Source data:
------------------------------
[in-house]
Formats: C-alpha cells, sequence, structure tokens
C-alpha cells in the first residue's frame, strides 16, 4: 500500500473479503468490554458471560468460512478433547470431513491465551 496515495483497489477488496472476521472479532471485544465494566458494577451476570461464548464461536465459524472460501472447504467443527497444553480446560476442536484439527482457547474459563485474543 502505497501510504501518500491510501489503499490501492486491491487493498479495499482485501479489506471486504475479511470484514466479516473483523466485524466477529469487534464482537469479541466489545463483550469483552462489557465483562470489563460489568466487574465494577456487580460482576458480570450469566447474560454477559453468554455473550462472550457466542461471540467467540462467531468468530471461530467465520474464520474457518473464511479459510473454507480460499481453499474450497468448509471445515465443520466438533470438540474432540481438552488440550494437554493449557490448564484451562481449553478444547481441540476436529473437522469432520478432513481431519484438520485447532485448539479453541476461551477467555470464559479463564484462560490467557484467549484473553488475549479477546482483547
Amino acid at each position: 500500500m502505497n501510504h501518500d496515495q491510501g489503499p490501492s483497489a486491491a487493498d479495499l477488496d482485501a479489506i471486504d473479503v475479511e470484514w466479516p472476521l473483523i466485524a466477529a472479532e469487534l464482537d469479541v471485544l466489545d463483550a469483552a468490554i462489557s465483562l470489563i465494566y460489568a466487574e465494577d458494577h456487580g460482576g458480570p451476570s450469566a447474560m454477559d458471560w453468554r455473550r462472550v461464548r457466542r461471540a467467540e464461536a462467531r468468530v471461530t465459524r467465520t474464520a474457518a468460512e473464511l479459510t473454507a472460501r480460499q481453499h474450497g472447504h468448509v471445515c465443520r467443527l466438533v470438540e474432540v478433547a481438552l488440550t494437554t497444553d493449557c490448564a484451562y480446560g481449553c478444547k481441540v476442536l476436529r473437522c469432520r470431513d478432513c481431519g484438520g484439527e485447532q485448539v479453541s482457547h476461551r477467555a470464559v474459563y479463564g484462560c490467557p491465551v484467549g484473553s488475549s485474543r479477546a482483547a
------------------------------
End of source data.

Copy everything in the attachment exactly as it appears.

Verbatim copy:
[in-house]
Formats: C-alpha cells, sequence, structure tokens
C-alpha cells in the first residue's frame, strides 16, 4: 500500500473479503468490554458471560468460512478433547470431513491465551 496515495483497489477488496472476521472479532471485544465494566458494577451476570461464548464461536465459524472460501472447504467443527497444553480446560476442536484439527482457547474459563485474543 502505497501510504501518500491510501489503499490501492486491491487493498479495499482485501479489506471486504475479511470484514466479516473483523466485524466477529469487534464482537469479541466489545463483550469483552462489557465483562470489563460489568466487574465494577456487580460482576458480570450469566447474560454477559453468554455473550462472550457466542461471540467467540462467531468468530471461530467465520474464520474457518473464511479459510473454507480460499481453499474450497468448509471445515465443520466438533470438540474432540481438552488440550494437554493449557490448564484451562481449553478444547481441540476436529473437522469432520478432513481431519484438520485447532485448539479453541476461551477467555470464559479463564484462560490467557484467549484473553488475549479477546482483547
Amino acid at each position: 500500500m502505497n501510504h501518500d496515495q491510501g489503499p490501492s483497489a486491491a487493498d479495499l477488496d482485501a479489506i471486504d473479503v475479511e470484514w466479516p472476521l473483523i466485524a466477529a472479532e469487534l464482537d469479541v471485544l466489545d463483550a469483552a468490554i462489557s465483562l470489563i465494566y460489568a466487574e465494577d458494577h456487580g460482576g458480570p451476570s450469566a447474560m454477559d458471560w453468554r455473550r462472550v461464548r457466542r461471540a467467540e464461536a462467531r468468530v471461530t465459524r467465520t474464520a474457518a468460512e473464511l479459510t473454507a472460501r480460499q481453499h474450497g472447504h468448509v471445515c465443520r467443527l466438533v470438540e474432540v478433547a481438552l488440550t494437554t497444553d493449557c490448564a484451562y480446560g481449553c478444547k481441540v476442536l476436529r473437522c469432520r470431513d478432513c481431519g484438520g484439527e485447532q485448539v479453541s482457547h476461551r477467555a470464559v474459563y479463564g484462560c490467557p491465551v484467549g484473553s488475549s485474543r479477546a482483547a